Here’s a challenge: sit through a production of the Tiki Room without moving, humming, or even singing along to the music. Yes, the Tiki Room is one of those attractions where you’ll see people bobbing in their seats and probably even singing along to music that is for better or for worse very catchy. Even if you hate it, you’ll be hard pressed to sit still and be quiet through the whole thing — it’s just too ridiculous. I’m actually bobbing my head as I write about the Tiki Tiki Tiki Tiki Tiki Room right now just thinking about it, in fact.
Another thing: this is one of those attractions, not unlike the Jungle Cruise, where the performance of the Cast Member at the helm can dramatically alter your experience. I’ve not encountered any at the Tiki Room yet that detract from the experience, but some of the hosts at the Tiki Room, particularly at Disneyland, really seem to embrace the absurd, quirky fun that makes it what it is and ramp up the camp and craziness in their presentation of the attraction. It makes it a bit easier to embrace the kitsch and just go with it when the host is in character.
Kill Multiple Birds With One Stone (Pun Intended)
One great thing about the Tiki Room is that even when the park is at its most crowded, it would be unusual for you to have to wait more than the amount of time before the next show to experience it. This makes it a prime candidate for afternoon touring, when lines at the headliners are at their highest and the sun is at its hottest. It’s a long enough experience to give you a full and fair opportunity to recharge, and as I mentioned earlier, it’s AIR CONDITIONED, which can be a huge plus if you insist upon being in the parks at 3:30 in the afternoon.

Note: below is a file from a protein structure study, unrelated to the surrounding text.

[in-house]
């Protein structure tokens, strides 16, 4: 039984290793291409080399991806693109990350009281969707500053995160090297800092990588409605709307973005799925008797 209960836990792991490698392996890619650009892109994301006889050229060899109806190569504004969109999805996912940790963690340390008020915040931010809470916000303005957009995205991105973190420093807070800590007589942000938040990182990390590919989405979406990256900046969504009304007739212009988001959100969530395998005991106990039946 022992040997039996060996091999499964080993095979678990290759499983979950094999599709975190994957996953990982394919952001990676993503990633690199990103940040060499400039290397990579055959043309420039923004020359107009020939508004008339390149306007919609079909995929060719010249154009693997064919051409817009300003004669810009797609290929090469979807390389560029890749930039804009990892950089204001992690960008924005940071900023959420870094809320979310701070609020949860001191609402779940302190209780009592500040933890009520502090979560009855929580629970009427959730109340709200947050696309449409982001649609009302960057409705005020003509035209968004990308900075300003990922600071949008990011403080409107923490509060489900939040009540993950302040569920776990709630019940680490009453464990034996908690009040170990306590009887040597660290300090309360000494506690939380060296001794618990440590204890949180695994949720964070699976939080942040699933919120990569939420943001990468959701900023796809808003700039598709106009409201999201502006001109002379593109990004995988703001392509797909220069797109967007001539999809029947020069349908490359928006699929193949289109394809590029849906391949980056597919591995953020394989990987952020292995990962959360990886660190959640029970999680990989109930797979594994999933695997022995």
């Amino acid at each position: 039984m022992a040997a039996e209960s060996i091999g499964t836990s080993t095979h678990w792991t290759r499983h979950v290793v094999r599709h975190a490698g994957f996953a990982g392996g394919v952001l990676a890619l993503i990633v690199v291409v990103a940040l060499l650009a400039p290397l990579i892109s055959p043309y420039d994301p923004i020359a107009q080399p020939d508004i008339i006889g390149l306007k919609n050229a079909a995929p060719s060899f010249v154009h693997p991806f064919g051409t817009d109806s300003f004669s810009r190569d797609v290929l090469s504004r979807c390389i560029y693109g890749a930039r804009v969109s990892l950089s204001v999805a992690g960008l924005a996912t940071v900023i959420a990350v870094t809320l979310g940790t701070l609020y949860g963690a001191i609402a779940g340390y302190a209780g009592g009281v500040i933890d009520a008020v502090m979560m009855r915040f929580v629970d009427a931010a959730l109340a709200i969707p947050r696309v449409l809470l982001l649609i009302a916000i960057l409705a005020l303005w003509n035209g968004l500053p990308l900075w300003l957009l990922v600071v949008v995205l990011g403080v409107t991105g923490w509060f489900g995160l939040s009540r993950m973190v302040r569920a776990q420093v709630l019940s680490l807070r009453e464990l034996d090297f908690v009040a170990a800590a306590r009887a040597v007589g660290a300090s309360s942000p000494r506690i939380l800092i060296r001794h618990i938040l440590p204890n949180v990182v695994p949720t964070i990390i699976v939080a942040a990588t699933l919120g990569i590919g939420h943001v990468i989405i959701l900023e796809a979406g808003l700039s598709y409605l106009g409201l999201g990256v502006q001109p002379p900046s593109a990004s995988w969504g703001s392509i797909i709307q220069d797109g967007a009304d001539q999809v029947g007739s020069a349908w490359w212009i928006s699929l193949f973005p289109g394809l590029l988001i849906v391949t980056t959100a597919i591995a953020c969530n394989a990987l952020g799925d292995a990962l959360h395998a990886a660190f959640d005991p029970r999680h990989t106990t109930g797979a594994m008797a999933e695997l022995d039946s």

The Disneyland version is even better from this standpoint. For one thing, because it was initially conceived as a restaurant, it is one of a very short list of attractions (I actually can’t think of another — anyone?) that has a public restroom in the queue area. What’s more, you know that crazy-long Dole Whip line that snakes from the Tiki Juice Bar at the entrance to Adventureland back towards the Jungle Cruise? If you’re in the queue area for the Tiki Room, you can skip that line, and just walk up and buy a Dole Whip without the wait, and you can even bring it in and enjoy it while taking in the show if you’re so inclined! We, however, prefer to take advantage of the pre-show area to casually enjoy a snack, let everyone get caught up on bathroom visits and then head in for the show at our leisure. Usually that can be done before the next show starts, but if not, the show isn’t long enough that it’s really a big deal. It’s a great way to take a break without really taking one.
The Rain Effect Is Legit
Much though I enjoy the Tiki Room, even I would have to concede that particularly as compared to more modern attractions, there is not a heck of a lot going on. With that said, there is something to be said for staying in one’s lane, and the Tiki Room is a great example of an attraction that picks a few simple things and does them really, really well. Case in point: I have experienced the Tiki Room more times than I can count, but every single time it starts raining, my first thought is, “well, crud, I didn’t bring an umbrella.” It’s a great, very convincing effect. All in all, the music is fun and catchy, the show is endearing, and it makes a great respite in the midst of a busy day of touring. If you’ve never experienced it before or it’s been a while, give it a fresh look!
As always, I love hearing your comments. Where do you fall on Walt Disney’s Enchanted Tiki Room? Treasured classic or out-dated fossil? Let me know in the comments!
Special thanks to my buddy “Howie From Maryland” Berman (@hocohowie) for his on-the-ground research in aid of this article!